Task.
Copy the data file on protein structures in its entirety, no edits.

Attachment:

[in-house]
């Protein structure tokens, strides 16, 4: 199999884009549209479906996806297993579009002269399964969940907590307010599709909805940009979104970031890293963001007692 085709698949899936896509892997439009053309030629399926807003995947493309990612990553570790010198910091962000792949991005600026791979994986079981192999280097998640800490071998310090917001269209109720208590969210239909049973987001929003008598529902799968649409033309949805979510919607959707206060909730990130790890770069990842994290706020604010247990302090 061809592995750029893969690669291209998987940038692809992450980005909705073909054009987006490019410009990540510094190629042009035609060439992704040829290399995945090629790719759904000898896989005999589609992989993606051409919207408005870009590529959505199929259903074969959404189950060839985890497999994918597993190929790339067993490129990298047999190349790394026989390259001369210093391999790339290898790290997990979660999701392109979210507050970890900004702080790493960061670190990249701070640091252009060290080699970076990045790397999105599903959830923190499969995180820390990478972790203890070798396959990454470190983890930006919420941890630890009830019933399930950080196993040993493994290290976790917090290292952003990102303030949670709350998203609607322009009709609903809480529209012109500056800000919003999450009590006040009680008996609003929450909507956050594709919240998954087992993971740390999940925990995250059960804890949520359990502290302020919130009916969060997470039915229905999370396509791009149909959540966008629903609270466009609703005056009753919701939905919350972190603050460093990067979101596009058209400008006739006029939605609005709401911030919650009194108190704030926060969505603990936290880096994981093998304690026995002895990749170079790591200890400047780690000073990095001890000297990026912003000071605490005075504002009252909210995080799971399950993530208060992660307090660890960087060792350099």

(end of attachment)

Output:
[in-house]
């Protein structure tokens, strides 16, 4: 199999884009549209479906996806297993579009002269399964969940907590307010599709909805940009979104970031890293963001007692 085709698949899936896509892997439009053309030629399926807003995947493309990612990553570790010198910091962000792949991005600026791979994986079981192999280097998640800490071998310090917001269209109720208590969210239909049973987001929003008598529902799968649409033309949805979510919607959707206060909730990130790890770069990842994290706020604010247990302090 061809592995750029893969690669291209998987940038692809992450980005909705073909054009987006490019410009990540510094190629042009035609060439992704040829290399995945090629790719759904000898896989005999589609992989993606051409919207408005870009590529959505199929259903074969959404189950060839985890497999994918597993190929790339067993490129990298047999190349790394026989390259001369210093391999790339290898790290997990979660999701392109979210507050970890900004702080790493960061670190990249701070640091252009060290080699970076990045790397999105599903959830923190499969995180820390990478972790203890070798396959990454470190983890930006919420941890630890009830019933399930950080196993040993493994290290976790917090290292952003990102303030949670709350998203609607322009009709609903809480529209012109500056800000919003999450009590006040009680008996609003929450909507956050594709919240998954087992993971740390999940925990995250059960804890949520359990502290302020919130009916969060997470039915229905999370396509791009149909959540966008629903609270466009609703005056009753919701939905919350972190603050460093990067979101596009058209400008006739006029939605609005709401911030919650009194108190704030926060969505603990936290880096994981093998304690026995002895990749170079790591200890400047780690000073990095001890000297990026912003000071605490005075504002009252909210995080799971399950993530208060992660307090660890960087060792350099």